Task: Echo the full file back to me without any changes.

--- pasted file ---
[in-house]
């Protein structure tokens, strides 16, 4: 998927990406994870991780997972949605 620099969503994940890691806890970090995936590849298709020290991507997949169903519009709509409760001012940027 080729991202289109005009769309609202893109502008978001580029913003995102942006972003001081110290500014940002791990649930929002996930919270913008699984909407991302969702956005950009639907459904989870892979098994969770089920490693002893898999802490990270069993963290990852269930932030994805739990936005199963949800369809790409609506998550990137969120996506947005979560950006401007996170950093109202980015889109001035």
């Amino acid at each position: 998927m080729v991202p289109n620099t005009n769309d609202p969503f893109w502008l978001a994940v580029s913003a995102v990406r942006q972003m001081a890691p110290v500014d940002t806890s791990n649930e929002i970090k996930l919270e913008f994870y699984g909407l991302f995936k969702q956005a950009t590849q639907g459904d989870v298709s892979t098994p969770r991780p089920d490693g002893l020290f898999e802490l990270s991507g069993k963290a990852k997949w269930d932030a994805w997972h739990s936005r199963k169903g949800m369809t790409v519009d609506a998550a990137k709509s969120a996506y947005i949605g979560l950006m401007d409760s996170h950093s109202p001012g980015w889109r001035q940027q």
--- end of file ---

[in-house]
């Protein structure tokens, strides 16, 4: 998927990406994870991780997972949605 620099969503994940890691806890970090995936590849298709020290991507997949169903519009709509409760001012940027 080729991202289109005009769309609202893109502008978001580029913003995102942006972003001081110290500014940002791990649930929002996930919270913008699984909407991302969702956005950009639907459904989870892979098994969770089920490693002893898999802490990270069993963290990852269930932030994805739990936005199963949800369809790409609506998550990137969120996506947005979560950006401007996170950093109202980015889109001035």
């Amino acid at each position: 998927m080729v991202p289109n620099t005009n769309d609202p969503f893109w502008l978001a994940v580029s913003a995102v990406r942006q972003m001081a890691p110290v500014d940002t806890s791990n649930e929002i970090k996930l919270e913008f994870y699984g909407l991302f995936k969702q956005a950009t590849q639907g459904d989870v298709s892979t098994p969770r991780p089920d490693g002893l020290f898999e802490l990270s991507g069993k963290a990852k997949w269930d932030a994805w997972h739990s936005r199963k169903g949800m369809t790409v519009d609506a998550a990137k709509s969120a996506y947005i949605g979560l950006m401007d409760s996170h950093s109202p001012g980015w889109r001035q940027q």